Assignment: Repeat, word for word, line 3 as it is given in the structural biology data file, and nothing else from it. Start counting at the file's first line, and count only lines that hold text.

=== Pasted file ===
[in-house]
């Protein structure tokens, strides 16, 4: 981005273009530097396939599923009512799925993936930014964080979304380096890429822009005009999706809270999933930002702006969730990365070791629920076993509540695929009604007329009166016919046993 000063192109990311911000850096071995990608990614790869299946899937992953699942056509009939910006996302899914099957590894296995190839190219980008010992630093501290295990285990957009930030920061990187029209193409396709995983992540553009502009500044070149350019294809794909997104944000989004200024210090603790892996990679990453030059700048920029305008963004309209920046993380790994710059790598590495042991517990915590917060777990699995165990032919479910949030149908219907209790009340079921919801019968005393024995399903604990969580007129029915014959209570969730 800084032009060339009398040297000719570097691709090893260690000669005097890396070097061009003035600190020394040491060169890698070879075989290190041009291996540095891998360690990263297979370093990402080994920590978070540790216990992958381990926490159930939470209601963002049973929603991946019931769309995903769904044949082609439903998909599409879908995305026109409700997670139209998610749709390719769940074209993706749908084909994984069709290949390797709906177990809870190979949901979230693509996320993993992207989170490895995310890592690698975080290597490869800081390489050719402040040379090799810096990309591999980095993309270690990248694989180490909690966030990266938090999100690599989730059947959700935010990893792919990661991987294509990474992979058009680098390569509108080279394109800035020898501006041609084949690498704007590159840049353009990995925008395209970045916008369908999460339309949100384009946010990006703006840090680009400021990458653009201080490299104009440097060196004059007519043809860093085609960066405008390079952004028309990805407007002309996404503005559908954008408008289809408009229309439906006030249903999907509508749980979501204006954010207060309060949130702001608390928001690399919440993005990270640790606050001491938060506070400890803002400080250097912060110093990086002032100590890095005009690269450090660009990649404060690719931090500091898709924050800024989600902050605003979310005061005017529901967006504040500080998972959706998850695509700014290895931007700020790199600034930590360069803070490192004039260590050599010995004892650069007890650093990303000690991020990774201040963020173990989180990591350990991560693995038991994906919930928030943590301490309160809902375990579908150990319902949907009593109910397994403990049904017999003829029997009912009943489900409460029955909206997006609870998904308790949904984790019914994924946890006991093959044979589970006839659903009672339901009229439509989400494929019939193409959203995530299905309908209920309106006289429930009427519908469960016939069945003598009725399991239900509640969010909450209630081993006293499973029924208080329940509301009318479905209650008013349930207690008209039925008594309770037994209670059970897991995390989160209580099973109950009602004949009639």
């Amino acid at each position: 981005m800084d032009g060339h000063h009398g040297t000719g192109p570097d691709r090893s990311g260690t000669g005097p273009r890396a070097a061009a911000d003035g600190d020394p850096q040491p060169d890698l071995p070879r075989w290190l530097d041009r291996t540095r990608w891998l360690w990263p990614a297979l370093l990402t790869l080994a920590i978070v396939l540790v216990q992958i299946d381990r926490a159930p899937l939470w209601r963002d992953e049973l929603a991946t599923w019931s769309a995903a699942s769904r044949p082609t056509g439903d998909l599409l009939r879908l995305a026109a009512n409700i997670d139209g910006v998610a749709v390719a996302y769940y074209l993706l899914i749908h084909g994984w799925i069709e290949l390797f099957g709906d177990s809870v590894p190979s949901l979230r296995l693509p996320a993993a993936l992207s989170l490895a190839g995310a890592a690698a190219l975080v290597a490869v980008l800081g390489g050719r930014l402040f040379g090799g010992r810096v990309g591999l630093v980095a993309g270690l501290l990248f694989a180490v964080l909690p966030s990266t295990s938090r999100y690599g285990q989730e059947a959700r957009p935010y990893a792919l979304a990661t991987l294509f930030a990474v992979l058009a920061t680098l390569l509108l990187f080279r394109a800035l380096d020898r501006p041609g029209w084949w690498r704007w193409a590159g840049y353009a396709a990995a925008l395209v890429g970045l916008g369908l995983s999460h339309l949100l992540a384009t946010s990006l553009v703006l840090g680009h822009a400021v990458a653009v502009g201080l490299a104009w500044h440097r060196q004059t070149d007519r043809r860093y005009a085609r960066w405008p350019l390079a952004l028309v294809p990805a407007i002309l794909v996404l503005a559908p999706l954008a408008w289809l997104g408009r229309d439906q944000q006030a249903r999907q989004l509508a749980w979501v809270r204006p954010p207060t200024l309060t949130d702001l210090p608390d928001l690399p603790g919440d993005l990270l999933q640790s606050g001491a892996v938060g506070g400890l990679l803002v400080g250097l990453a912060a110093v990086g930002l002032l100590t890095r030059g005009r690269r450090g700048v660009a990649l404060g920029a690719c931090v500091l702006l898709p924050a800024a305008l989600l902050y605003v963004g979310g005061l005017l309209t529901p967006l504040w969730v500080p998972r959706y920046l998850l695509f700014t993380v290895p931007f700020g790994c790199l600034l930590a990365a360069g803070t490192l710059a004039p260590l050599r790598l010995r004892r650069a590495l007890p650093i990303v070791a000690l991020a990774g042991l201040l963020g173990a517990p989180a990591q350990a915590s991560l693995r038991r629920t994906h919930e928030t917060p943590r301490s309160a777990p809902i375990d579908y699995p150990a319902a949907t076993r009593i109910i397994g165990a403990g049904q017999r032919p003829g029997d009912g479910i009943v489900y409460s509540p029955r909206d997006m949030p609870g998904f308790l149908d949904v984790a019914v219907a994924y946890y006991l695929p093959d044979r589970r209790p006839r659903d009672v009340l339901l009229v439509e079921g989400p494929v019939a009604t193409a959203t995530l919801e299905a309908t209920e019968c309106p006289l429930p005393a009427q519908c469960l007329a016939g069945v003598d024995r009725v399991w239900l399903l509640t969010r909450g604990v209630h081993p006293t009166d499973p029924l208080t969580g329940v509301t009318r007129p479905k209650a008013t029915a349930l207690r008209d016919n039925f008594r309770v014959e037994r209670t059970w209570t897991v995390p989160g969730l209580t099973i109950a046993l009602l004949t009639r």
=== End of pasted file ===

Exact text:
């Amino acid at each position: 981005m800084d032009g060339h000063h009398g040297t000719g192109p570097d691709r090893s990311g260690t000669g005097p273009r890396a070097a061009a911000d003035g600190d020394p850096q040491p060169d890698l071995p070879r075989w290190l530097d041009r291996t540095r990608w891998l360690w990263p990614a297979l370093l990402t790869l080994a920590i978070v396939l540790v216990q992958i299946d381990r926490a159930p899937l939470w209601r963002d992953e049973l929603a991946t599923w019931s769309a995903a699942s769904r044949p082609t056509g439903d998909l599409l009939r879908l995305a026109a009512n409700i997670d139209g910006v998610a749709v390719a996302y769940y074209l993706l899914i749908h084909g994984w799925i069709e290949l390797f099957g709906d177990s809870v590894p190979s949901l979230r296995l693509p996320a993993a993936l992207s989170l490895a190839g995310a890592a690698a190219l975080v290597a490869v980008l800081g390489g050719r930014l402040f040379g090799g010992r810096v990309g591999l630093v980095a993309g270690l501290l990248f694989a180490v964080l909690p966030s990266t295990s938090r999100y690599g285990q989730e059947a959700r957009p935010y990893a792919l979304a990661t991987l294509f930030a990474v992979l058009a920061t680098l390569l509108l990187f080279r394109a800035l380096d020898r501006p041609g029209w084949w690498r704007w193409a590159g840049y353009a396709a990995a925008l395209v890429g970045l916008g369908l995983s999460h339309l949100l992540a384009t946010s990006l553009v703006l840090g680009h822009a400021v990458a653009v502009g201080l490299a104009w500044h440097r060196q004059t070149d007519r043809r860093y005009a085609r960066w405008p350019l390079a952004l028309v294809p990805a407007i002309l794909v996404l503005a559908p999706l954008a408008w289809l997104g408009r229309d439906q944000q006030a249903r999907q989004l509508a749980w979501v809270r204006p954010p207060t200024l309060t949130d702001l210090p608390d928001l690399p603790g919440d993005l990270l999933q640790s606050g001491a892996v938060g506070g400890l990679l803002v400080g250097l990453a912060a110093v990086g930002l002032l100590t890095r030059g005009r690269r450090g700048v660009a990649l404060g920029a690719c931090v500091l702006l898709p924050a800024a305008l989600l902050y605003v963004g979310g005061l005017l309209t529901p967006l504040w969730v500080p998972r959706y920046l998850l695509f700014t993380v290895p931007f700020g790994c790199l600034l930590a990365a360069g803070t490192l710059a004039p260590l050599r790598l010995r004892r650069a590495l007890p650093i990303v070791a000690l991020a990774g042991l201040l963020g173990a517990p989180a990591q350990a915590s991560l693995r038991r629920t994906h919930e928030t917060p943590r301490s309160a777990p809902i375990d579908y699995p150990a319902a949907t076993r009593i109910i397994g165990a403990g049904q017999r032919p003829g029997d009912g479910i009943v489900y409460s509540p029955r909206d997006m949030p609870g998904f308790l149908d949904v984790a019914v219907a994924y946890y006991l695929p093959d044979r589970r209790p006839r659903d009672v009340l339901l009229v439509e079921g989400p494929v019939a009604t193409a959203t995530l919801e299905a309908t209920e019968c309106p006289l429930p005393a009427q519908c469960l007329a016939g069945v003598d024995r009725v399991w239900l399903l509640t969010r909450g604990v209630h081993p006293t009166d499973p029924l208080t969580g329940v509301t009318r007129p479905k209650a008013t029915a349930l207690r008209d016919n039925f008594r309770v014959e037994r209670t059970w209570t897991v995390p989160g969730l209580t099973i109950a046993l009602l004949t009639r």